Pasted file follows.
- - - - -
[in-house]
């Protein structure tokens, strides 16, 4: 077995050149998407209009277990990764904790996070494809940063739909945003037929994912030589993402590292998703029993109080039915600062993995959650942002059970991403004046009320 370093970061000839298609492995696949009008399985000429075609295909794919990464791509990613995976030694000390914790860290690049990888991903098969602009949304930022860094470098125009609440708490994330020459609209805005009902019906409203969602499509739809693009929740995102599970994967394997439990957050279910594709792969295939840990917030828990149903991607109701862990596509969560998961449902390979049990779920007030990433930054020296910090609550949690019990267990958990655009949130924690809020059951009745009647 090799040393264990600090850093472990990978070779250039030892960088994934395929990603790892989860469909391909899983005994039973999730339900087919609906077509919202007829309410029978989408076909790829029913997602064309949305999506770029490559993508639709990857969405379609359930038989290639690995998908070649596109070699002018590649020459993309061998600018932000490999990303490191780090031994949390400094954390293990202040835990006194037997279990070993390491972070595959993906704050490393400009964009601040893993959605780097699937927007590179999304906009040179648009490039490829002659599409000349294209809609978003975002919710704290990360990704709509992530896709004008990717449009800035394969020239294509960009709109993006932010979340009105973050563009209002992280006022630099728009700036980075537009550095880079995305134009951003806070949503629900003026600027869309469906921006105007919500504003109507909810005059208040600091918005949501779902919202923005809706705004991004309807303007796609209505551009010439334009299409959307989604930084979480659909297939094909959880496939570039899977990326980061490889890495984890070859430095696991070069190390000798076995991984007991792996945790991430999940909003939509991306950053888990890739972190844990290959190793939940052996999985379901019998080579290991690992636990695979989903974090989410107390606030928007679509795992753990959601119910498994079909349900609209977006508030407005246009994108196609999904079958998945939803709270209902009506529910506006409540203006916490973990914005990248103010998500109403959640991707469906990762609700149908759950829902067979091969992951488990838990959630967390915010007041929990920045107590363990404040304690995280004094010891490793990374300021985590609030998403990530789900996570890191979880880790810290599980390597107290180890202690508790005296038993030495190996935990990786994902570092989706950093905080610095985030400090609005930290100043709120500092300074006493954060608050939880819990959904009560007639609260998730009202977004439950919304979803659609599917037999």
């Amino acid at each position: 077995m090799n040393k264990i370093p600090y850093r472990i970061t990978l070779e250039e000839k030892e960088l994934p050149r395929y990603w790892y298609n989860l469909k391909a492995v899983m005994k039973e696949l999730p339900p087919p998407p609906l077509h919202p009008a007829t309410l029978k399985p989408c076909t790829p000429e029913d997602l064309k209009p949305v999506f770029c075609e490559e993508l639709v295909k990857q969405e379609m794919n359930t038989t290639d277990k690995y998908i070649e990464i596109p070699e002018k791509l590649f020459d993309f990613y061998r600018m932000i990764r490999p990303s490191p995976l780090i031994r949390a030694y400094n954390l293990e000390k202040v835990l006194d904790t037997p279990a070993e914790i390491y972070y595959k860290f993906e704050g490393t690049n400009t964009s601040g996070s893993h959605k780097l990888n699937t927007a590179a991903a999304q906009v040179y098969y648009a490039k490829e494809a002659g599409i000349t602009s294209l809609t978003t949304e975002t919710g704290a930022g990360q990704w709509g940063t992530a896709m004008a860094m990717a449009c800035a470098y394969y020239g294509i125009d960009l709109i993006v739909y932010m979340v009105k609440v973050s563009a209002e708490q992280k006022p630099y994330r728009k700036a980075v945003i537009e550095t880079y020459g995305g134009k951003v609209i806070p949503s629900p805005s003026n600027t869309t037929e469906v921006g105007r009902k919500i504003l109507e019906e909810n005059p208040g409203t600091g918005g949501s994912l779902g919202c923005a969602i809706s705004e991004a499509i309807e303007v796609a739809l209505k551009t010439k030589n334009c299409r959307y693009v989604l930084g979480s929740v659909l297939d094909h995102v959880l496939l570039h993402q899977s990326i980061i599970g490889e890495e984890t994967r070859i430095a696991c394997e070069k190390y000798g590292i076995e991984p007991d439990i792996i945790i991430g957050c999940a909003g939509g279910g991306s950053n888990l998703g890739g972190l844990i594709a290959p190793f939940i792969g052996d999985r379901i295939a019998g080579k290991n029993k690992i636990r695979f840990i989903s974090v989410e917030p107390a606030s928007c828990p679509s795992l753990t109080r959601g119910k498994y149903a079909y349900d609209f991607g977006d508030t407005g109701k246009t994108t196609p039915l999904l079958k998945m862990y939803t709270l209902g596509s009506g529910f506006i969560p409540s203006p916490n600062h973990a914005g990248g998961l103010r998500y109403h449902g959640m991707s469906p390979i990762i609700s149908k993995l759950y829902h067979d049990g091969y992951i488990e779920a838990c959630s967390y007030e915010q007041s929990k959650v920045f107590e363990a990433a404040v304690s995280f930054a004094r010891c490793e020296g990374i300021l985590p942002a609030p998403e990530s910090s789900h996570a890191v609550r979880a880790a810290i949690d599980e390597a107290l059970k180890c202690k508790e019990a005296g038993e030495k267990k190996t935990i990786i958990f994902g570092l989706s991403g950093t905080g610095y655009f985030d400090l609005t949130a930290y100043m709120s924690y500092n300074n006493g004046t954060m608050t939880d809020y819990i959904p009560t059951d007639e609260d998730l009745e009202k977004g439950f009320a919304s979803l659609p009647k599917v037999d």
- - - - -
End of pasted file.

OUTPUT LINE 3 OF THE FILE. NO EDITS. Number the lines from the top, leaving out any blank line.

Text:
């Amino acid at each position: 077995m090799n040393k264990i370093p600090y850093r472990i970061t990978l070779e250039e000839k030892e960088l994934p050149r395929y990603w790892y298609n989860l469909k391909a492995v899983m005994k039973e696949l999730p339900p087919p998407p609906l077509h919202p009008a007829t309410l029978k399985p989408c076909t790829p000429e029913d997602l064309k209009p949305v999506f770029c075609e490559e993508l639709v295909k990857q969405e379609m794919n359930t038989t290639d277990k690995y998908i070649e990464i596109p070699e002018k791509l590649f020459d993309f990613y061998r600018m932000i990764r490999p990303s490191p995976l780090i031994r949390a030694y400094n954390l293990e000390k202040v835990l006194d904790t037997p279990a070993e914790i390491y972070y595959k860290f993906e704050g490393t690049n400009t964009s601040g996070s893993h959605k780097l990888n699937t927007a590179a991903a999304q906009v040179y098969y648009a490039k490829e494809a002659g599409i000349t602009s294209l809609t978003t949304e975002t919710g704290a930022g990360q990704w709509g940063t992530a896709m004008a860094m990717a449009c800035a470098y394969y020239g294509i125009d960009l709109i993006v739909y932010m979340v009105k609440v973050s563009a209002e708490q992280k006022p630099y994330r728009k700036a980075v945003i537009e550095t880079y020459g995305g134009k951003v609209i806070p949503s629900p805005s003026n600027t869309t037929e469906v921006g105007r009902k919500i504003l109507e019906e909810n005059p208040g409203t600091g918005g949501s994912l779902g919202c923005a969602i809706s705004e991004a499509i309807e303007v796609a739809l209505k551009t010439k030589n334009c299409r959307y693009v989604l930084g979480s929740v659909l297939d094909h995102v959880l496939l570039h993402q899977s990326i980061i599970g490889e890495e984890t994967r070859i430095a696991c394997e070069k190390y000798g590292i076995e991984p007991d439990i792996i945790i991430g957050c999940a909003g939509g279910g991306s950053n888990l998703g890739g972190l844990i594709a290959p190793f939940i792969g052996d999985r379901i295939a019998g080579k290991n029993k690992i636990r695979f840990i989903s974090v989410e917030p107390a606030s928007c828990p679509s795992l753990t109080r959601g119910k498994y149903a079909y349900d609209f991607g977006d508030t407005g109701k246009t994108t196609p039915l999904l079958k998945m862990y939803t709270l209902g596509s009506g529910f506006i969560p409540s203006p916490n600062h973990a914005g990248g998961l103010r998500y109403h449902g959640m991707s469906p390979i990762i609700s149908k993995l759950y829902h067979d049990g091969y992951i488990e779920a838990c959630s967390y007030e915010q007041s929990k959650v920045f107590e363990a990433a404040v304690s995280f930054a004094r010891c490793e020296g990374i300021l985590p942002a609030p998403e990530s910090s789900h996570a890191v609550r979880a880790a810290i949690d599980e390597a107290l059970k180890c202690k508790e019990a005296g038993e030495k267990k190996t935990i990786i958990f994902g570092l989706s991403g950093t905080g610095y655009f985030d400090l609005t949130a930290y100043m709120s924690y500092n300074n006493g004046t954060m608050t939880d809020y819990i959904p009560t059951d007639e609260d998730l009745e009202k977004g439950f009320a919304s979803l659609p009647k599917v037999d």